Anna Cameron has been promoted to Chief Inspector and moved to a new Division. A fresh start and a clean sheet should be just the ticket. Unfortunately, Anna discovers that she now has the worst boss in the world. On top of that her Mum - who she doesn't have a great relationship with - is seriously ill. Anna has plenty of work to keep her busy - the racially motivated attack of a young man, the disappearance of an elderly lady from a nursing home, added to the fact that someone is threatening one of her officers. Underlying everything in this book is the theme of motherhood. This is one of the best books I've read this year. The first two in the series were excellent but this is something else - gorgeous and atmospheric writing, a wonderful sense of place with a mix of darkness and humour that is the very heart and soul of Glasgow, an authentic depiction of police work that makes you wonder why anyone wants to join up, characters that you really get to know and an absorbing plot. Gritty, witty, and pretty bloody amazing. I was totally captivated from start to finish.

Published: 2010
Publisher: Preface Publishing
Setting: Edinburgh
Protagonist: Gus Dury
Series?: 4th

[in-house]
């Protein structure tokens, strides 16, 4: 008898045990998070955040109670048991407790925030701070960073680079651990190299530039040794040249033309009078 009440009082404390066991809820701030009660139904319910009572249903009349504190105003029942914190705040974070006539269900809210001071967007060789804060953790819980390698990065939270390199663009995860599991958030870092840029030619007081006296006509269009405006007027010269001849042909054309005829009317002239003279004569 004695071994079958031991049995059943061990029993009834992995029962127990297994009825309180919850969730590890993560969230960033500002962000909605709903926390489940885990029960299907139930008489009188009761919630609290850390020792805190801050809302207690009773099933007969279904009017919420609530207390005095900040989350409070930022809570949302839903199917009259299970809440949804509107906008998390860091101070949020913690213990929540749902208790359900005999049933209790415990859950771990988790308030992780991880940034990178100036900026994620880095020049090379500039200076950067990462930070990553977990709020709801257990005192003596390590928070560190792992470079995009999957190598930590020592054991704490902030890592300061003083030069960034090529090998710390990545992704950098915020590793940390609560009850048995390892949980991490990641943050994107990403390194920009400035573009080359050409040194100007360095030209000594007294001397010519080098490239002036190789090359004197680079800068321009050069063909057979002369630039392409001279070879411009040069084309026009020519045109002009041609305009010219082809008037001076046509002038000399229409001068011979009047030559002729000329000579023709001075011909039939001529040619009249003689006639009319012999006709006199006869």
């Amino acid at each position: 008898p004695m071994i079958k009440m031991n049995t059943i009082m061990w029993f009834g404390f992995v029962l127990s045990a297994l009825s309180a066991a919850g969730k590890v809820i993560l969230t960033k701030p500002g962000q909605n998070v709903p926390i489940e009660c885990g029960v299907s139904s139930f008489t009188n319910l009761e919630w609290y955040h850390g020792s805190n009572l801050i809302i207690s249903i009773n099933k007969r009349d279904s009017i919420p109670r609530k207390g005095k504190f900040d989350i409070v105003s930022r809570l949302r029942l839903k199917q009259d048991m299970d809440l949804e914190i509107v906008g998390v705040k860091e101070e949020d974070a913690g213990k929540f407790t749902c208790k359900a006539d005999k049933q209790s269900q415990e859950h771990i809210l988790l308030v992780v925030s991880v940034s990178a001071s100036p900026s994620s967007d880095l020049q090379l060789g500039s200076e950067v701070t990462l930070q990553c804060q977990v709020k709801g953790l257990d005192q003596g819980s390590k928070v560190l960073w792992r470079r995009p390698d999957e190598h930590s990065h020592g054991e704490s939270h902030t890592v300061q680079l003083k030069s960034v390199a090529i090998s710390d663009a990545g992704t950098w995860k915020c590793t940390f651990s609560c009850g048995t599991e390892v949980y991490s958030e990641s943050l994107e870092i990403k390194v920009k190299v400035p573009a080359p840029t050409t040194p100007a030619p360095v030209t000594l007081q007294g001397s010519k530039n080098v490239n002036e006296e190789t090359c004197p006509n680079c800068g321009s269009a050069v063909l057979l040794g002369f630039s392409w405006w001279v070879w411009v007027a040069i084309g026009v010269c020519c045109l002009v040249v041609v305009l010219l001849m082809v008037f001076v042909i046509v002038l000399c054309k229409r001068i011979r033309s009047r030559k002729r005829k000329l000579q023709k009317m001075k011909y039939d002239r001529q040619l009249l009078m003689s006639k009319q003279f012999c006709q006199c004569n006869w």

First Line: 'The doctor was a no-nonsense west-coaster, type that called a spade a shovel and if you didn't like it would add, You got a problem with that?'
Gus Dury is back on the bevvy - and no bloody wonder after what happened in book 3. Not only is he back on the drink but he's in hospital and in a bad way after being run down by an old lady on a mobility scooter. When his best friend Hod visits and asks him to help him investigate the death of a student - son of a high-profile actress, Gus is reluctant - let's face it, his career as a PI hasn't turned out very well for him so far, has it? However, since he feels partly responsible for the cash-strapped state in which Hod currently finds himself, he agrees. One more bad decision in a whole string of bad decisions. Sometimes it feels as though nothing Gus does is ever going to be right. For me he's a thoroughly noir protagonist. He's constantly trying to dig himself out of a hole that's too big for him to scrabble out of. What's more, fate is standing giggling at the top, shovelling in more earth on top of him. And, when someone does finally throw down a shovel, it hits Gus on the head. This is a very dark book, but relieved by Gus' cynical, self-deprecating humour. After this entry in the series, I want a little gladness for Gus. Wonderful stuff.

THE DEVIL'S STAIRCASE - Helen Fitzgerald
Published: 2010
Publisher: Polygon
Setting: London
Protagonist: Bronny
Series?: Standalone
First Line: 'It was fifty-fifty. Mum had it, and had died in a pool of her own mad froth.'